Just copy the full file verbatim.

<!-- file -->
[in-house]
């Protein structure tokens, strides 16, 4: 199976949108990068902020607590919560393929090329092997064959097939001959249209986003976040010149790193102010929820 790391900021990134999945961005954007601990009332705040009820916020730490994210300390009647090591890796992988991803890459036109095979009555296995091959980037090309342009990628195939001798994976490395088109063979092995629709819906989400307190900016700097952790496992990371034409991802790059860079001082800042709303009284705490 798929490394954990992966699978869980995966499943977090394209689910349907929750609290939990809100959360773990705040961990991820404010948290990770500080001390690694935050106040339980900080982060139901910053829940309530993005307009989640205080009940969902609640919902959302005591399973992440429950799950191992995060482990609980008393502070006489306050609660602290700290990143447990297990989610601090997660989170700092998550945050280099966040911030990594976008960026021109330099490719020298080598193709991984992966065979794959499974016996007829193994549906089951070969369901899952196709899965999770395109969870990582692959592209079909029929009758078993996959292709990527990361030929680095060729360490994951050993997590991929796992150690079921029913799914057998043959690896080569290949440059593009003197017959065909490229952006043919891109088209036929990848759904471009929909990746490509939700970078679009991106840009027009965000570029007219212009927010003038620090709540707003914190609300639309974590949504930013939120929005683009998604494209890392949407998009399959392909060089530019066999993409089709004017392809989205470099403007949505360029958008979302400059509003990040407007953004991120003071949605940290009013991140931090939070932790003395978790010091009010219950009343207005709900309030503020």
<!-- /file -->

[in-house]
């Protein structure tokens, strides 16, 4: 199976949108990068902020607590919560393929090329092997064959097939001959249209986003976040010149790193102010929820 790391900021990134999945961005954007601990009332705040009820916020730490994210300390009647090591890796992988991803890459036109095979009555296995091959980037090309342009990628195939001798994976490395088109063979092995629709819906989400307190900016700097952790496992990371034409991802790059860079001082800042709303009284705490 798929490394954990992966699978869980995966499943977090394209689910349907929750609290939990809100959360773990705040961990991820404010948290990770500080001390690694935050106040339980900080982060139901910053829940309530993005307009989640205080009940969902609640919902959302005591399973992440429950799950191992995060482990609980008393502070006489306050609660602290700290990143447990297990989610601090997660989170700092998550945050280099966040911030990594976008960026021109330099490719020298080598193709991984992966065979794959499974016996007829193994549906089951070969369901899952196709899965999770395109969870990582692959592209079909029929009758078993996959292709990527990361030929680095060729360490994951050993997590991929796992150690079921029913799914057998043959690896080569290949440059593009003197017959065909490229952006043919891109088209036929990848759904471009929909990746490509939700970078679009991106840009027009965000570029007219212009927010003038620090709540707003914190609300639309974590949504930013939120929005683009998604494209890392949407998009399959392909060089530019066999993409089709004017392809989205470099403007949505360029958008979302400059509003990040407007953004991120003071949605940290009013991140931090939070932790003395978790010091009010219950009343207005709900309030503020």